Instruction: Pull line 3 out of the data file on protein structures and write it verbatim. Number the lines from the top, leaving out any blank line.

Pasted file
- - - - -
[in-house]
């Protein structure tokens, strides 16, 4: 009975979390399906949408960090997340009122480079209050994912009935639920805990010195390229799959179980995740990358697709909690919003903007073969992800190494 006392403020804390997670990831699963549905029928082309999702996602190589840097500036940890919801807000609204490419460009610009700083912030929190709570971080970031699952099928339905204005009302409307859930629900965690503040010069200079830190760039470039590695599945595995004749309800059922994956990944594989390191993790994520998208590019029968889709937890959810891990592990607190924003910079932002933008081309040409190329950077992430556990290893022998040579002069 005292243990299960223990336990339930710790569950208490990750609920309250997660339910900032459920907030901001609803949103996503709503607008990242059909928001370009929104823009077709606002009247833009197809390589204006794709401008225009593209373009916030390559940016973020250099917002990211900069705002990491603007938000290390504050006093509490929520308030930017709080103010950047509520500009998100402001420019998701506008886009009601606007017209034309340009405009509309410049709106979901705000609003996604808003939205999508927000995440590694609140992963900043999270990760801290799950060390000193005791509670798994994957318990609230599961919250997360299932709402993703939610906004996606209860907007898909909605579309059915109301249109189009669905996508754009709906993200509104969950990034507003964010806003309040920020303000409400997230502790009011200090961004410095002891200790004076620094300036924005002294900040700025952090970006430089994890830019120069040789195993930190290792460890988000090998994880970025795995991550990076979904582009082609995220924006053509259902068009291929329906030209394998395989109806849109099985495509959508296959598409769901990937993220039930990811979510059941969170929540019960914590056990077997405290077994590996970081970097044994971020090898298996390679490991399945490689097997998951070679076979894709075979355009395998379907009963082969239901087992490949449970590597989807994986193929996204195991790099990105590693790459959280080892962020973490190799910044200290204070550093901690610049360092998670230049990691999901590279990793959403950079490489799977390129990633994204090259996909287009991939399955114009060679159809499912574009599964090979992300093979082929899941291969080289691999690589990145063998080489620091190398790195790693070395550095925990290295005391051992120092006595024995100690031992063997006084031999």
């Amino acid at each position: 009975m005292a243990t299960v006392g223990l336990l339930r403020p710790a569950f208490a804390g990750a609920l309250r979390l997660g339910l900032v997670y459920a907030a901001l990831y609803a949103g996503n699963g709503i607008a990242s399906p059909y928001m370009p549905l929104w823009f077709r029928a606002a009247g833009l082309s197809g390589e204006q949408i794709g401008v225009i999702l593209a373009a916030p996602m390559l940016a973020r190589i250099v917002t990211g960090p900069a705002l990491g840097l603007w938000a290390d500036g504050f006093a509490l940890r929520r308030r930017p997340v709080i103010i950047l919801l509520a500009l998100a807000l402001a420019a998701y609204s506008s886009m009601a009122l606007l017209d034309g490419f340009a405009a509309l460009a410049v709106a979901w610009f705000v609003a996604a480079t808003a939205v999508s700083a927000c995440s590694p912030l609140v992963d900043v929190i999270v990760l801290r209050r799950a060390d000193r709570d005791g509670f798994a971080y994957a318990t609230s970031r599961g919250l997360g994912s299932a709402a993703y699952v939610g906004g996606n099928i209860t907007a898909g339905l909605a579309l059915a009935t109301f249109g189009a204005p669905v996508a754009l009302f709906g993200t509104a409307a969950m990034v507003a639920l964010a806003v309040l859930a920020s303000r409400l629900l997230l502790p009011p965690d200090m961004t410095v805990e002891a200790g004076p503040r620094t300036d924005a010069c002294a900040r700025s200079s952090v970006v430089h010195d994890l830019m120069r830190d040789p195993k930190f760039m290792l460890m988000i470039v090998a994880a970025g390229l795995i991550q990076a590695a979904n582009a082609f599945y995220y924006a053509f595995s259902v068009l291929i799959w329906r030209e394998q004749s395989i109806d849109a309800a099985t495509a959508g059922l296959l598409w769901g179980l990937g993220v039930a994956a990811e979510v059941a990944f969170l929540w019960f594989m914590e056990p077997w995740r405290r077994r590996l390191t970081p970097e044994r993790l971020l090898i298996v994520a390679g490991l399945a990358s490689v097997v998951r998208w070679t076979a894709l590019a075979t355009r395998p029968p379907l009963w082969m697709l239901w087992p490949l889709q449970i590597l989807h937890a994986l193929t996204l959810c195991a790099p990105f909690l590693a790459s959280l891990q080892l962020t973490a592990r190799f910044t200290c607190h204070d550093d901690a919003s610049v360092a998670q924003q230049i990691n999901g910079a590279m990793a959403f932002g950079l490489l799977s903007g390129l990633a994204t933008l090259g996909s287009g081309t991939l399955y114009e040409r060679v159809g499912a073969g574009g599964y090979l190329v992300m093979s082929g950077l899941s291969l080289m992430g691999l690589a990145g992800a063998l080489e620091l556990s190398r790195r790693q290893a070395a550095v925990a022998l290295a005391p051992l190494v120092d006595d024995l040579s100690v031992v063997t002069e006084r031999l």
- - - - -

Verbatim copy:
């Amino acid at each position: 009975m005292a243990t299960v006392g223990l336990l339930r403020p710790a569950f208490a804390g990750a609920l309250r979390l997660g339910l900032v997670y459920a907030a901001l990831y609803a949103g996503n699963g709503i607008a990242s399906p059909y928001m370009p549905l929104w823009f077709r029928a606002a009247g833009l082309s197809g390589e204006q949408i794709g401008v225009i999702l593209a373009a916030p996602m390559l940016a973020r190589i250099v917002t990211g960090p900069a705002l990491g840097l603007w938000a290390d500036g504050f006093a509490l940890r929520r308030r930017p997340v709080i103010i950047l919801l509520a500009l998100a807000l402001a420019a998701y609204s506008s886009m009601a009122l606007l017209d034309g490419f340009a405009a509309l460009a410049v709106a979901w610009f705000v609003a996604a480079t808003a939205v999508s700083a927000c995440s590694p912030l609140v992963d900043v929190i999270v990760l801290r209050r799950a060390d000193r709570d005791g509670f798994a971080y994957a318990t609230s970031r599961g919250l997360g994912s299932a709402a993703y699952v939610g906004g996606n099928i209860t907007a898909g339905l909605a579309l059915a009935t109301f249109g189009a204005p669905v996508a754009l009302f709906g993200t509104a409307a969950m990034v507003a639920l964010a806003v309040l859930a920020s303000r409400l629900l997230l502790p009011p965690d200090m961004t410095v805990e002891a200790g004076p503040r620094t300036d924005a010069c002294a900040r700025s200079s952090v970006v430089h010195d994890l830019m120069r830190d040789p195993k930190f760039m290792l460890m988000i470039v090998a994880a970025g390229l795995i991550q990076a590695a979904n582009a082609f599945y995220y924006a053509f595995s259902v068009l291929i799959w329906r030209e394998q004749s395989i109806d849109a309800a099985t495509a959508g059922l296959l598409w769901g179980l990937g993220v039930a994956a990811e979510v059941a990944f969170l929540w019960f594989m914590e056990p077997w995740r405290r077994r590996l390191t970081p970097e044994r993790l971020l090898i298996v994520a390679g490991l399945a990358s490689v097997v998951r998208w070679t076979a894709l590019a075979t355009r395998p029968p379907l009963w082969m697709l239901w087992p490949l889709q449970i590597l989807h937890a994986l193929t996204l959810c195991a790099p990105f909690l590693a790459s959280l891990q080892l962020t973490a592990r190799f910044t200290c607190h204070d550093d901690a919003s610049v360092a998670q924003q230049i990691n999901g910079a590279m990793a959403f932002g950079l490489l799977s903007g390129l990633a994204t933008l090259g996909s287009g081309t991939l399955y114009e040409r060679v159809g499912a073969g574009g599964y090979l190329v992300m093979s082929g950077l899941s291969l080289m992430g691999l690589a990145g992800a063998l080489e620091l556990s190398r790195r790693q290893a070395a550095v925990a022998l290295a005391p051992l190494v120092d006595d024995l040579s100690v031992v063997t002069e006084r031999l």